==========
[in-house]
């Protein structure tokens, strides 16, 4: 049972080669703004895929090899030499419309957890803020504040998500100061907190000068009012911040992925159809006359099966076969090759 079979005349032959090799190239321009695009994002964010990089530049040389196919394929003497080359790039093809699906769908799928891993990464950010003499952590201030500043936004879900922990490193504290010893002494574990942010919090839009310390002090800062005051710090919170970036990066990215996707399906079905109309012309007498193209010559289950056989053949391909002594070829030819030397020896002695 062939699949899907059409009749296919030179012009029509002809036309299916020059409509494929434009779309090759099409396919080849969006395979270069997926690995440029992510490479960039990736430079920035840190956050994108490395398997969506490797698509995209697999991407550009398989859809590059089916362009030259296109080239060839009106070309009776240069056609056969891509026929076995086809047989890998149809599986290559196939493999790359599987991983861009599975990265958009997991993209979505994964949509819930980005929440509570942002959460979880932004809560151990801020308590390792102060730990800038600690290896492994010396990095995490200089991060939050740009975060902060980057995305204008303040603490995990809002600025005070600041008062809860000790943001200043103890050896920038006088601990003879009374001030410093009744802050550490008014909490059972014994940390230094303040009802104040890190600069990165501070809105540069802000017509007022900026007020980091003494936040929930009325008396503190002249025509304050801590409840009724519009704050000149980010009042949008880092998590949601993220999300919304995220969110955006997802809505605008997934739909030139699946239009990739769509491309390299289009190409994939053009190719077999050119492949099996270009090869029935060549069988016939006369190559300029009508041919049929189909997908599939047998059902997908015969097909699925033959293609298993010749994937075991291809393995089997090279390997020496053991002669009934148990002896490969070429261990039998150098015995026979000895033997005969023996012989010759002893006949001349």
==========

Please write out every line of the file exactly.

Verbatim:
[in-house]
């Protein structure tokens, strides 16, 4: 049972080669703004895929090899030499419309957890803020504040998500100061907190000068009012911040992925159809006359099966076969090759 079979005349032959090799190239321009695009994002964010990089530049040389196919394929003497080359790039093809699906769908799928891993990464950010003499952590201030500043936004879900922990490193504290010893002494574990942010919090839009310390002090800062005051710090919170970036990066990215996707399906079905109309012309007498193209010559289950056989053949391909002594070829030819030397020896002695 062939699949899907059409009749296919030179012009029509002809036309299916020059409509494929434009779309090759099409396919080849969006395979270069997926690995440029992510490479960039990736430079920035840190956050994108490395398997969506490797698509995209697999991407550009398989859809590059089916362009030259296109080239060839009106070309009776240069056609056969891509026929076995086809047989890998149809599986290559196939493999790359599987991983861009599975990265958009997991993209979505994964949509819930980005929440509570942002959460979880932004809560151990801020308590390792102060730990800038600690290896492994010396990095995490200089991060939050740009975060902060980057995305204008303040603490995990809002600025005070600041008062809860000790943001200043103890050896920038006088601990003879009374001030410093009744802050550490008014909490059972014994940390230094303040009802104040890190600069990165501070809105540069802000017509007022900026007020980091003494936040929930009325008396503190002249025509304050801590409840009724519009704050000149980010009042949008880092998590949601993220999300919304995220969110955006997802809505605008997934739909030139699946239009990739769509491309390299289009190409994939053009190719077999050119492949099996270009090869029935060549069988016939006369190559300029009508041919049929189909997908599939047998059902997908015969097909699925033959293609298993010749994937075991291809393995089997090279390997020496053991002669009934148990002896490969070429261990039998150098015995026979000895033997005969023996012989010759002893006949001349």